Ah, brunch. A favorite weekend past-time of mine. The restaurants in DC offer many different types of brunch in addition to a classic, traditional meal, such as bottomless food, bottomless drink, prix-fixe, and others.
My go-to, favorite brunch deals come from the Richard Sandoval restaurants which include Masa 14, El Centro, and Zengo.
Each offers a similar bottomless food AND drink menu, which always makes everybody in the group happy. Masa 14 “serves colorful Latin-Asian cuisine to brunch-goers on both Saturday and Sunday” and even has a heated (if necessary) patio to dine on (see picture)
Washington City Paper gave first place honors to Masa 14 for ‘Best Brunch 2012”.
Unfortunately for my brunch-loving friends in New York, who enjoy similar options, their weekend plans may soon be changing.
“The NYC Hospitality Alliance sent out an alert Monday to its member restaurants reminding them of a prohibition against “selling, serving, delivering or offering to patrons an unlimited number of drinks during any set period of time for a fixed price,” writes Evan Bernick of Heritage.
Places in New York that are similar to Masa 14 are affected by this prohibition, due to their option of a prix fixe brunch which includes an unlimited selection of brunch drinks “full of seasonal flavor”.
The previously mentioned Heritage article continues,
“Is the State Liquor Authority seriously enforcing this prohibition? Unfortunately, the answer is “yes.” The New York Post reports that Heath St. Clair, who owns an Australian burger joint in the East Village called The Sunburnt Cow, said he used to offer unlimited mimosas and Fosters beer over a 90 minute span– before his business was investigated by the SLA. Following this investigation by the fun police, he now says, “We do not offer an unlimited brunch.”
“As anyone who has ever consumed multiple mimosas at brunch knows, unlimited drinks are never actually unlimited. One can only handle so many of them, and restaurant owners are well aware of this. “We only serve a person maybe four or five drinks,” St. Clair told the Post.“People get buzzed, they get happy, and they feel like they didn’t pay for it. We’d go broke if we actually gave people unlimited drinks.”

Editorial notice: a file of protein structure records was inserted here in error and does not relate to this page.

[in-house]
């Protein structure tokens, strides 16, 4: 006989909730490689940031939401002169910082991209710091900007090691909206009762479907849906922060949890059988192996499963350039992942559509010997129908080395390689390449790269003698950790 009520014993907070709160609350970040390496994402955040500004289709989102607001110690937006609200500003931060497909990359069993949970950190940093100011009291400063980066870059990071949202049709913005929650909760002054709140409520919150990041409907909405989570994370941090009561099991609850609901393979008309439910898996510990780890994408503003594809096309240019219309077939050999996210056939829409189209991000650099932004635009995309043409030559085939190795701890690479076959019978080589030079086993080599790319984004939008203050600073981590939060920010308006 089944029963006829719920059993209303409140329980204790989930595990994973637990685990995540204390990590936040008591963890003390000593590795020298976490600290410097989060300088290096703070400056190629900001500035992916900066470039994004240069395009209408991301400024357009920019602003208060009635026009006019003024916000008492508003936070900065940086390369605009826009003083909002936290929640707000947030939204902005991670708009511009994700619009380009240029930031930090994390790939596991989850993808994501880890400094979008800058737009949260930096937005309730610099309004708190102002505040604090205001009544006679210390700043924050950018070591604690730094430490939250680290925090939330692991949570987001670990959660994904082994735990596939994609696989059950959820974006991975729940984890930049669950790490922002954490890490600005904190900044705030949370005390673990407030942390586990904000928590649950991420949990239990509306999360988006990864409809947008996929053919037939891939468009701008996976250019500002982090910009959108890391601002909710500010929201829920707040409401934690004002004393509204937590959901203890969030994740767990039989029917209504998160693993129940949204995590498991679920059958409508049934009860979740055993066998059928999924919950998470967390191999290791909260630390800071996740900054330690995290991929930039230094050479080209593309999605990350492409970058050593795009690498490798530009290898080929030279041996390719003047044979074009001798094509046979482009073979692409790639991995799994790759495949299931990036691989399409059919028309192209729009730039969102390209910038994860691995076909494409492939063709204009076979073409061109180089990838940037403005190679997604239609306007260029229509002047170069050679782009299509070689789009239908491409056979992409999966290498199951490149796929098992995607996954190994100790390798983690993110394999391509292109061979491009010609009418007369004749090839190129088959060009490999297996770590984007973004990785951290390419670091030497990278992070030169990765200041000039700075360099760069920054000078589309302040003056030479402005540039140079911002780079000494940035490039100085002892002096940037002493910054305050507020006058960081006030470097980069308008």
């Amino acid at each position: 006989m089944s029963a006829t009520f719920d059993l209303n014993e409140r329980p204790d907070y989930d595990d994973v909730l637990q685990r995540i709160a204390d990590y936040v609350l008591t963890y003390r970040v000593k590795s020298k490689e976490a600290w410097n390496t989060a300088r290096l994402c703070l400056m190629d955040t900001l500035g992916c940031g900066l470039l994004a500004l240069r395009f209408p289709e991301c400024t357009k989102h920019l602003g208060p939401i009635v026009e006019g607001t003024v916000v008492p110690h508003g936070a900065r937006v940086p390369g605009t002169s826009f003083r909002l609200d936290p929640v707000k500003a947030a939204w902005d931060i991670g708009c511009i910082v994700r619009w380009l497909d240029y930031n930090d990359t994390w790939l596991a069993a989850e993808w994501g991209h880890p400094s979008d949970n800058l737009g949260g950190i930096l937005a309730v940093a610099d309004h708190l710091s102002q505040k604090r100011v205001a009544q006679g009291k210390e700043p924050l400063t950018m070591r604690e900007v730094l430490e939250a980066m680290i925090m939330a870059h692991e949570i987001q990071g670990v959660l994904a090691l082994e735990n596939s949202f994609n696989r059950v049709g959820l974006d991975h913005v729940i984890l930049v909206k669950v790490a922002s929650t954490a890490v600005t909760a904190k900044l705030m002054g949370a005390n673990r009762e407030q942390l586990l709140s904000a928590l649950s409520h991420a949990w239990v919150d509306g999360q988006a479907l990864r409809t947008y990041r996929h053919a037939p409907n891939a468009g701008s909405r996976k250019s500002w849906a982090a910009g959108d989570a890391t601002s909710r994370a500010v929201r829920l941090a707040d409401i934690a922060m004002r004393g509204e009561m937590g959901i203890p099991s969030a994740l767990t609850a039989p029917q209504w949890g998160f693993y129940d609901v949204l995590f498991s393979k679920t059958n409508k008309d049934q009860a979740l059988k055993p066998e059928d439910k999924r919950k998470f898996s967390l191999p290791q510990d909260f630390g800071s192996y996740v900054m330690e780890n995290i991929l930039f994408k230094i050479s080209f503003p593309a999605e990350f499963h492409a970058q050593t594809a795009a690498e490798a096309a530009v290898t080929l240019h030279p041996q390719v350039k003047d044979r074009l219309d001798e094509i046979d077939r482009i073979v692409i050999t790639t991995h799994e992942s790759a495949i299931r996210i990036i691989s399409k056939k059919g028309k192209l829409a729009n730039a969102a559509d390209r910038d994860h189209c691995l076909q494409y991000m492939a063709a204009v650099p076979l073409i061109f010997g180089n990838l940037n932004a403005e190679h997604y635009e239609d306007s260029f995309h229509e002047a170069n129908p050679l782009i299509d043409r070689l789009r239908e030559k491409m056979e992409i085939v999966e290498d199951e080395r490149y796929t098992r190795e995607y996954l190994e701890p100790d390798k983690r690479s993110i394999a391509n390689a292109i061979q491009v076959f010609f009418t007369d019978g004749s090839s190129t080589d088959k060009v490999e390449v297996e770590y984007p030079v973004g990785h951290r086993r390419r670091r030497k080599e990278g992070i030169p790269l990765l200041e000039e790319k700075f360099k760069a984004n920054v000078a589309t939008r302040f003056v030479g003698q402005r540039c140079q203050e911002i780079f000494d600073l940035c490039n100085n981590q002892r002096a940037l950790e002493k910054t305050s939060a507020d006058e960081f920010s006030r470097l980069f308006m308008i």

“Is this really necessary? New York already prohibits disorderly conduct and drunk driving. So long as there is a designated driver present, what’s the harm in offering incentives to customers to come in and have a good time? What’s next? Banning happy hours and Ladies’ Night?
Bernick concludes by presenting the idea that brunch-goers “can take comfort, perhaps, that laws that are so at odds with the common sense of the community do not often last long. But it would be even better if the authorities immediately lifted the burden of this uncommonly silly regulation by getting rid of it.”
Read the full text of Heritage’s post: First Big Gulp, Now Bottomless Bloody Marys: New York Bans Boozy Brunches, published February 26th.
Here’s to hoping that New York restaurants find a way to fight back and that this idea does not spread to DC anytime soon.